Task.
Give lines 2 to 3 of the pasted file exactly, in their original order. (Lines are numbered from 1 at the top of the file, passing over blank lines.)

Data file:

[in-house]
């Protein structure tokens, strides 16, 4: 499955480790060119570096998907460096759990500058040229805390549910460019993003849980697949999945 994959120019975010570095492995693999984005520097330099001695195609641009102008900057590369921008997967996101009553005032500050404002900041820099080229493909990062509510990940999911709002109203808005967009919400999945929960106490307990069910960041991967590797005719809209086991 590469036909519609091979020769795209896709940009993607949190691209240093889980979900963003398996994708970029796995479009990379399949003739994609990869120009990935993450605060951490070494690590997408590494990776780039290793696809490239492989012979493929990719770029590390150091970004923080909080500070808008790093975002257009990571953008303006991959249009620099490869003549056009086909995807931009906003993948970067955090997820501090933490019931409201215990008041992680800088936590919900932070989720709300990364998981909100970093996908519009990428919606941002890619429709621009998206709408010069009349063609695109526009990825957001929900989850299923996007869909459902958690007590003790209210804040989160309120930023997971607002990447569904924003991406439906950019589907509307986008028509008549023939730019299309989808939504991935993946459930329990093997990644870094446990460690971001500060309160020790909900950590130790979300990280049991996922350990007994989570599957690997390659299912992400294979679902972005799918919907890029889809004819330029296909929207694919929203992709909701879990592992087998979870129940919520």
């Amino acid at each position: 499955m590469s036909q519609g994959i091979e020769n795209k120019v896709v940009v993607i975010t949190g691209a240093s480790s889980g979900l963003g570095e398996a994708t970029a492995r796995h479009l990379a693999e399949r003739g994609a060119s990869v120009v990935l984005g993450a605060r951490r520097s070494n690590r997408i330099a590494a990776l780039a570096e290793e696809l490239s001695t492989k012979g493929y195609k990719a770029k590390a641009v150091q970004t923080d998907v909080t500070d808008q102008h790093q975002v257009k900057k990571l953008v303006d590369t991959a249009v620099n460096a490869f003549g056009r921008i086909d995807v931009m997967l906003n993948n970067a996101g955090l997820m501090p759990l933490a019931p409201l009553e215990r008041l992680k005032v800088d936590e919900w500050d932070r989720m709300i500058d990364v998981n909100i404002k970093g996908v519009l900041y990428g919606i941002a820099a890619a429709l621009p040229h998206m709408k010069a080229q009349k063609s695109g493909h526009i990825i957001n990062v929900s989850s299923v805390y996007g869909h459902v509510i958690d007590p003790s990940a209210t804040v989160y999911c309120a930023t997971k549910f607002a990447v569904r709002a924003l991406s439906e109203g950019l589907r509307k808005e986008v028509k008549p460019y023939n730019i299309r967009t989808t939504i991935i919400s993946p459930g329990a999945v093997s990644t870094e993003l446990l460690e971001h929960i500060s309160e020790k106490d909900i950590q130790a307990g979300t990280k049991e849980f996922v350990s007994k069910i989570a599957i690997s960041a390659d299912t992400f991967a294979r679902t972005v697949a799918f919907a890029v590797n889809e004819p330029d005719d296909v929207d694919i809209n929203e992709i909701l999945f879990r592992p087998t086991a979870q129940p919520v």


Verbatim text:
């Protein structure tokens, strides 16, 4: 499955480790060119570096998907460096759990500058040229805390549910460019993003849980697949999945 994959120019975010570095492995693999984005520097330099001695195609641009102008900057590369921008997967996101009553005032500050404002900041820099080229493909990062509510990940999911709002109203808005967009919400999945929960106490307990069910960041991967590797005719809209086991 590469036909519609091979020769795209896709940009993607949190691209240093889980979900963003398996994708970029796995479009990379399949003739994609990869120009990935993450605060951490070494690590997408590494990776780039290793696809490239492989012979493929990719770029590390150091970004923080909080500070808008790093975002257009990571953008303006991959249009620099490869003549056009086909995807931009906003993948970067955090997820501090933490019931409201215990008041992680800088936590919900932070989720709300990364998981909100970093996908519009990428919606941002890619429709621009998206709408010069009349063609695109526009990825957001929900989850299923996007869909459902958690007590003790209210804040989160309120930023997971607002990447569904924003991406439906950019589907509307986008028509008549023939730019299309989808939504991935993946459930329990093997990644870094446990460690971001500060309160020790909900950590130790979300990280049991996922350990007994989570599957690997390659299912992400294979679902972005799918919907890029889809004819330029296909929207694919929203992709909701879990592992087998979870129940919520």
């Amino acid at each position: 499955m590469s036909q519609g994959i091979e020769n795209k120019v896709v940009v993607i975010t949190g691209a240093s480790s889980g979900l963003g570095e398996a994708t970029a492995r796995h479009l990379a693999e399949r003739g994609a060119s990869v120009v990935l984005g993450a605060r951490r520097s070494n690590r997408i330099a590494a990776l780039a570096e290793e696809l490239s001695t492989k012979g493929y195609k990719a770029k590390a641009v150091q970004t923080d998907v909080t500070d808008q102008h790093q975002v257009k900057k990571l953008v303006d590369t991959a249009v620099n460096a490869f003549g056009r921008i086909d995807v931009m997967l906003n993948n970067a996101g955090l997820m501090p759990l933490a019931p409201l009553e215990r008041l992680k005032v800088d936590e919900w500050d932070r989720m709300i500058d990364v998981n909100i404002k970093g996908v519009l900041y990428g919606i941002a820099a890619a429709l621009p040229h998206m709408k010069a080229q009349k063609s695109g493909h526009i990825i957001n990062v929900s989850s299923v805390y996007g869909h459902v509510i958690d007590p003790s990940a209210t804040v989160y999911c309120a930023t997971k549910f607002a990447v569904r709002a924003l991406s439906e109203g950019l589907r509307k808005e986008v028509k008549p460019y023939n730019i299309r967009t989808t939504i991935i919400s993946p459930g329990a999945v093997s990644t870094e993003l446990l460690e971001h929960i500060s309160e020790k106490d909900i950590q130790a307990g979300t990280k049991e849980f996922v350990s007994k069910i989570a599957i690997s960041a390659d299912t992400f991967a294979r679902t972005v697949a799918f919907a890029v590797n889809e004819p330029d005719d296909v929207d694919i809209n929203e992709i909701l999945f879990r592992p087998t086991a979870q129940p919520v």